Methylnaltrexone, a drug developed to relieve one of the major side effects of pain therapy for cancer patients, received marketing approval from the United States Food and Drug Administration on April 24, 2008, for use in the treatment of opioid-induced bowel disorders in patients receiving palliative care for advanced illness such as cancer.
The FDA's European equivalent, the Committee for Medicinal Products for Human Use, also rendered a "positive opinion" for RELISTOR on April 24. Health Canada, the Canadian Regulatory Agency, approved methylnaltrexone (to be marketed as RELISTOR) on March 28.
"This new drug will be helpful to patients who experience severe constipation associated with the continuous use of morphine or other opioids, which are an important part of care for patients with late-stage, advanced illness," said Joyce Korvick, M.D., deputy director of the Division of Gastroenterology Products at the FDA.
"It took almost 30 years but it finally seems that a very useful drug will at last become an option for those who desperately need it," said Jonathan Moss, M.D., Ph.D., professor of anesthesia & critical care at the University of Chicago Medical Center. "Patients who depend on opiates for pain relief at the end of life are often forced to curtail their opiates because of the side effects. This solves an important clinical problem for some of our most vulnerable patients."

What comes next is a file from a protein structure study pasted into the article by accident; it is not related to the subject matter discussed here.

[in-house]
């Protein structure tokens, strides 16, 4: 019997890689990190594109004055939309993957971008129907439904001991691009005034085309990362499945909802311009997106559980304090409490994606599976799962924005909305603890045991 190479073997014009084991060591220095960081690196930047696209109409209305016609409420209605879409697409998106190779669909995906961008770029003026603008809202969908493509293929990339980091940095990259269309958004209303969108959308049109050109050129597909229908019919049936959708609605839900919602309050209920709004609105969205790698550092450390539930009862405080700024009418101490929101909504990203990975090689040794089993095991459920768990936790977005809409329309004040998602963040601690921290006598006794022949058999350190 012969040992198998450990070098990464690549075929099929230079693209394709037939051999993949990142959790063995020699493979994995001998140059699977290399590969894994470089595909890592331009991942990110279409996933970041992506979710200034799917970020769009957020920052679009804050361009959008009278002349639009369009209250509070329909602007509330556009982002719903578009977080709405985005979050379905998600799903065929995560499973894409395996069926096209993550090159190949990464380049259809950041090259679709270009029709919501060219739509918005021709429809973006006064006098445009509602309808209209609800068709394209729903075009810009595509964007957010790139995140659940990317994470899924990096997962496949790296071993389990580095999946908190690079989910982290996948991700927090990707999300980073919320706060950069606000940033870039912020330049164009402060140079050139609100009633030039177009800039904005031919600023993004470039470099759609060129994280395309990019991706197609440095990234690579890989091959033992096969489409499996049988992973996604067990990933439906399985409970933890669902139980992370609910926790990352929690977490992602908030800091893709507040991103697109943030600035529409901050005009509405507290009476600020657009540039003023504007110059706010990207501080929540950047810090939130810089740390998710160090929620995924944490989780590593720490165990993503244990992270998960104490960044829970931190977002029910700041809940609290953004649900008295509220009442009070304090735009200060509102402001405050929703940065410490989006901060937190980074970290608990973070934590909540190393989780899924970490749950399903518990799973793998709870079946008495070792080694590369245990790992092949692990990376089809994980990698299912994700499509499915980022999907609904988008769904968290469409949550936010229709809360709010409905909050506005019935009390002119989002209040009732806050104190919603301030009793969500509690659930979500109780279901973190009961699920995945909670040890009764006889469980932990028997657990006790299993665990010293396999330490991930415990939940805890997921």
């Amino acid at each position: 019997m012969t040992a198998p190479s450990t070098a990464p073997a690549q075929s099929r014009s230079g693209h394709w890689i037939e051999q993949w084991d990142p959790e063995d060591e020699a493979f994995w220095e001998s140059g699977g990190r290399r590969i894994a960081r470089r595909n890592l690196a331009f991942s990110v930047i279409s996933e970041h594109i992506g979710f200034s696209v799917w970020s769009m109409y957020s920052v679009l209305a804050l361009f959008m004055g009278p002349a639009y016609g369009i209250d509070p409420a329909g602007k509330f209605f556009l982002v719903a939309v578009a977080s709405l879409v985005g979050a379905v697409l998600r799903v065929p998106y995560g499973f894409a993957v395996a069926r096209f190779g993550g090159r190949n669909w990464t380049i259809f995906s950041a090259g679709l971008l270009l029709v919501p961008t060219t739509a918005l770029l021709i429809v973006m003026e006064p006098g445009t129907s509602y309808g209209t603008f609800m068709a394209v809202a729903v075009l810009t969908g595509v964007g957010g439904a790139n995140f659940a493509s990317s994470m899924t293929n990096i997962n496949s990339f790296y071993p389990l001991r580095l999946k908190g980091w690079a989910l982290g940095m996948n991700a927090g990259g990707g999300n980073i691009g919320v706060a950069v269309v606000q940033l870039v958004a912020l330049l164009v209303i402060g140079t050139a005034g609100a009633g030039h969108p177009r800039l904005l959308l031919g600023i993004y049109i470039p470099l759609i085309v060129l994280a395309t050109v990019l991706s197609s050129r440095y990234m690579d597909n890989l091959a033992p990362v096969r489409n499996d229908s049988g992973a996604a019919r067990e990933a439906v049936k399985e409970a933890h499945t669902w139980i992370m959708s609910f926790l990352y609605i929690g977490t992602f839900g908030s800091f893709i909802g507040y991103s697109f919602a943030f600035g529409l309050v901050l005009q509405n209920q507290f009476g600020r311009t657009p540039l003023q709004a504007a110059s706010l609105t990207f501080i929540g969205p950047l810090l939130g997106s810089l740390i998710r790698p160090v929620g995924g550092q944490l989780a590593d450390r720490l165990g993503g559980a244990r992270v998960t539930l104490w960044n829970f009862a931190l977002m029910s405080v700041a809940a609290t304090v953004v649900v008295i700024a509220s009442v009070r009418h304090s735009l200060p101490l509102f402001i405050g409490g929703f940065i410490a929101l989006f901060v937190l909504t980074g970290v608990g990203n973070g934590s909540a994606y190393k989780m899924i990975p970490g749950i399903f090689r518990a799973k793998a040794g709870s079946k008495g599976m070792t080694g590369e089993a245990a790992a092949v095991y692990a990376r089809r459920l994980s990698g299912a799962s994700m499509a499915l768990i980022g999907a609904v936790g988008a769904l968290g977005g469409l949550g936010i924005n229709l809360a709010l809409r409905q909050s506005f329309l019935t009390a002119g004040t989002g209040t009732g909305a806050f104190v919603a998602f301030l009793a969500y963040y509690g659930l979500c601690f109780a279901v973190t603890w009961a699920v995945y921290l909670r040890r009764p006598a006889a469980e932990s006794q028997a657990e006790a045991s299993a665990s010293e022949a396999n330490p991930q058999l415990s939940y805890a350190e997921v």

In the United States, powerful opioid-based pain relievers--such as Percocet, OxyContin or morphine--are taken by more than 1.5 million people who suffer from advanced illness such as cancer. Although morphine and related compounds remain the gold standard for pain relief, these drugs often produce significant side effects. One of the most troubling for patients is severe constipation. This can be so distressing that many patients discontinue their pain medication. Methylnaltrexone blocks the side effects without disrupting pain relief.
|Contact: John Easton|
University of Chicago Medical Center